CIMA this week stepped up its assault on ACCA’s plan to rationalise the profession, branding it ‘a takeover’.
Writing in this week’s Accountancy Age, CIMA president Peter Layhe says ‘industry knows that merger is PR-speak for takeover’. Pointing out that ACCA was not party to the last attempt at rationalisation which involved a planned merger between CIMA and the English ICA, he accused ACCA of failing to ‘understand the different and conflicting demands’ on members in practice, business and the public sector.
He adds: ‘The CIMA council, after a full debate, has concluded that the ACCA proposals do not form a satisfactory base to go forward. As a member organisation, we are again consulting our members.’
Layhe launched his attack as ACCA produced the latest results of its continuing survey showing that 78% of the 9,273 ACCA responses to its merger consultation paper backed the merger, as did 65% of 6,097 CIMA members and 84% of 1,544 CIPFA members who had responded by midday on Tuesday.
CIMA’s official spokesman said 89% of early respondents to its own survey had rejected the merger plan. But he admitted the results had not been updated for two weeks and more up-to-date figures were not available. CIMA has written to members asking if they think ACCA’s proposals are in their interests.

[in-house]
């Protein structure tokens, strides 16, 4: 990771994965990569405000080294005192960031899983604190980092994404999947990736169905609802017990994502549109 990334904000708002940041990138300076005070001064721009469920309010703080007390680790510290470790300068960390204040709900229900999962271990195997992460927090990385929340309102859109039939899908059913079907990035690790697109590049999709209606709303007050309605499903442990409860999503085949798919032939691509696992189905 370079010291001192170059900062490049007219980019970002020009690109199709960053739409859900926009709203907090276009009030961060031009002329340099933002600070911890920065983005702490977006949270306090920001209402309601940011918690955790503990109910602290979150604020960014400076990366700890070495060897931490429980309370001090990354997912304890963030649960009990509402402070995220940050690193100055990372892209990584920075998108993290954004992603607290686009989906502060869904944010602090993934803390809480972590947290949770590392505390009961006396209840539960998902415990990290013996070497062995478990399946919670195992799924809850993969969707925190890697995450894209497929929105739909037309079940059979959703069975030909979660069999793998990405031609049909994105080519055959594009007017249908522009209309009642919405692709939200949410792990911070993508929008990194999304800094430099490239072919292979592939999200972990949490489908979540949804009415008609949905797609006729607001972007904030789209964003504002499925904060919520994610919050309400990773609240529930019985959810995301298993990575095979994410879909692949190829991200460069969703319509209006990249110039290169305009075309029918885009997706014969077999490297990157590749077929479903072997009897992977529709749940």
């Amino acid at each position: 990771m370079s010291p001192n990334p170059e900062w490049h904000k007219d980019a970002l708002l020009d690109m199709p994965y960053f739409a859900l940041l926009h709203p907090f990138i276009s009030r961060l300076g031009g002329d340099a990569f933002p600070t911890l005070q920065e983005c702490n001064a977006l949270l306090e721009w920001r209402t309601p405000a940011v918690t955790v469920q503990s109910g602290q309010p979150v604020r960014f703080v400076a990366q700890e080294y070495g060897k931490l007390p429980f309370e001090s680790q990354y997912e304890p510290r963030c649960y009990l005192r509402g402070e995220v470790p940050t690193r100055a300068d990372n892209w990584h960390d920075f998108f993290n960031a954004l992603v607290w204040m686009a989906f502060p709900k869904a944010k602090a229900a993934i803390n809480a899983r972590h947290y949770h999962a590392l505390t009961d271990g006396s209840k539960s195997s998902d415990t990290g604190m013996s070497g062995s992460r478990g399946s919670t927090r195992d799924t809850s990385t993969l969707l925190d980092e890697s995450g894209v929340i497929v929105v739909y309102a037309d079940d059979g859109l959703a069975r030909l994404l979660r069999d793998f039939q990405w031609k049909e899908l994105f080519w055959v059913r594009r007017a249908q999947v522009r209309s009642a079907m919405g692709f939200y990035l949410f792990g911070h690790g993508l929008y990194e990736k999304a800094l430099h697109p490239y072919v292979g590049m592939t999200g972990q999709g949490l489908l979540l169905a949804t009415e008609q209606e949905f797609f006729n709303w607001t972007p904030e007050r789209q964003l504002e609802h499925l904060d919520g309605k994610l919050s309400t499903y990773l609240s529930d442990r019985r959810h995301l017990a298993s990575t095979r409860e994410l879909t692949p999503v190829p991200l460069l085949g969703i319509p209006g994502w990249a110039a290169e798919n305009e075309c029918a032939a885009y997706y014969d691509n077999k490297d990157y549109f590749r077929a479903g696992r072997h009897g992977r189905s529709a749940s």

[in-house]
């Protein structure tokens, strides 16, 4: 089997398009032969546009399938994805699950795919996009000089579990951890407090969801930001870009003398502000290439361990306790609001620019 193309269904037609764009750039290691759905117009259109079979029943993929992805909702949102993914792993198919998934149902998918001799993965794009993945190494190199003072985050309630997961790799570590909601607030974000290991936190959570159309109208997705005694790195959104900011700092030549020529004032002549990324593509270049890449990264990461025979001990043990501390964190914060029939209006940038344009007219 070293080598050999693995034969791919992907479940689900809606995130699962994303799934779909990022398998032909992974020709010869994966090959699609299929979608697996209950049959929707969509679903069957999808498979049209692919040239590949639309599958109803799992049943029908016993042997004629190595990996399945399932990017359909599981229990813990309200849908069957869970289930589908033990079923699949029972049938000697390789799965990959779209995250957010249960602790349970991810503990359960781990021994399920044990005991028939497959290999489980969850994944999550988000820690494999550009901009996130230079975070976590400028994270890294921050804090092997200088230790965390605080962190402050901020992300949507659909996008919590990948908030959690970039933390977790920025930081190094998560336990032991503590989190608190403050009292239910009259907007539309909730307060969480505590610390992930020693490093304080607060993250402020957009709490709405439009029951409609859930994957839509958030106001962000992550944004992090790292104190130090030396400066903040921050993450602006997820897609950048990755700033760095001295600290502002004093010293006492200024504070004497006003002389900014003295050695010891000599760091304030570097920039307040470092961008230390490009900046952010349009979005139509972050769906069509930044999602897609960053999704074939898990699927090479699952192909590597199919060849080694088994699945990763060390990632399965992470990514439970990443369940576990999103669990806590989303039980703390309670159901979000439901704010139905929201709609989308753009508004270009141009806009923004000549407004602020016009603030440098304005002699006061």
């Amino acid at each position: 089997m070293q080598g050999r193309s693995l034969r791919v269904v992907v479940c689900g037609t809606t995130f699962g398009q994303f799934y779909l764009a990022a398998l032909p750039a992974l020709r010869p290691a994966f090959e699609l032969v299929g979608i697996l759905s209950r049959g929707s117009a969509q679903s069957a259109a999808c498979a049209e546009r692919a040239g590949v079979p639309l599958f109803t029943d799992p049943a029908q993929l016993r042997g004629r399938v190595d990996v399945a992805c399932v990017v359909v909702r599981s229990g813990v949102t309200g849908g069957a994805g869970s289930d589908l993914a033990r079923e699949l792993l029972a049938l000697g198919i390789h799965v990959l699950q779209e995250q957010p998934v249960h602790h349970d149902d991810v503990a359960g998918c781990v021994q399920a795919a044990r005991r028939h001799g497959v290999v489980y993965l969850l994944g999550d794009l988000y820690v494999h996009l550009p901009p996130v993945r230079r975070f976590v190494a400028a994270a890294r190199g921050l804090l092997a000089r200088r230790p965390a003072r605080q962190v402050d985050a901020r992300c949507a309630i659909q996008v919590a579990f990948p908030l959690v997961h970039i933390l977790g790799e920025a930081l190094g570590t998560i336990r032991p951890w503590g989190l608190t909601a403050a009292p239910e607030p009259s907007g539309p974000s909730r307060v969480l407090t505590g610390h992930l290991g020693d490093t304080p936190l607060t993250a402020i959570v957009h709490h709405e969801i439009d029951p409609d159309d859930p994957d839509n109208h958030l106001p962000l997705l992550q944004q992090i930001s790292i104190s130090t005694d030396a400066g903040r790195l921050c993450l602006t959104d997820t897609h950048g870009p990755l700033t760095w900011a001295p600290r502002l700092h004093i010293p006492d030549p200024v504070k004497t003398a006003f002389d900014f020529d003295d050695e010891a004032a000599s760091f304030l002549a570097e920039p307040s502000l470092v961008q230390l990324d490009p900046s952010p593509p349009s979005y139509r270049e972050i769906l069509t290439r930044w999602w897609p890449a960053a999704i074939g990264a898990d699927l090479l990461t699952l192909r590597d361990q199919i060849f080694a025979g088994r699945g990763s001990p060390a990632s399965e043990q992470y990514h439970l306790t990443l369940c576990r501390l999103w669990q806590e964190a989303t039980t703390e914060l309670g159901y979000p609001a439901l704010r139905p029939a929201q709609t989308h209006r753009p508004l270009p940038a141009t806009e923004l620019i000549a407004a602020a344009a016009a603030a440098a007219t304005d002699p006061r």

Layhe was himself attacked this week by Alan Brooks, a member of both ACCA and CIMA. Responding to a letter condemning the merger sent by Layhe to CIMA members last month, Brooks said: ‘If I judge the outline of the proposals right, the offer has been made direct to members to overcome the very prejudices you are now outlining to members in your letter.’
ACCA president Michael Foulds and deputy president Ray Gardiner, also a CIMA member, have written to CIPFA and CIMA members asking them to encourage their councils to move forward by ‘addressing the substantive issues which inevitably and properly remain to be settled’.
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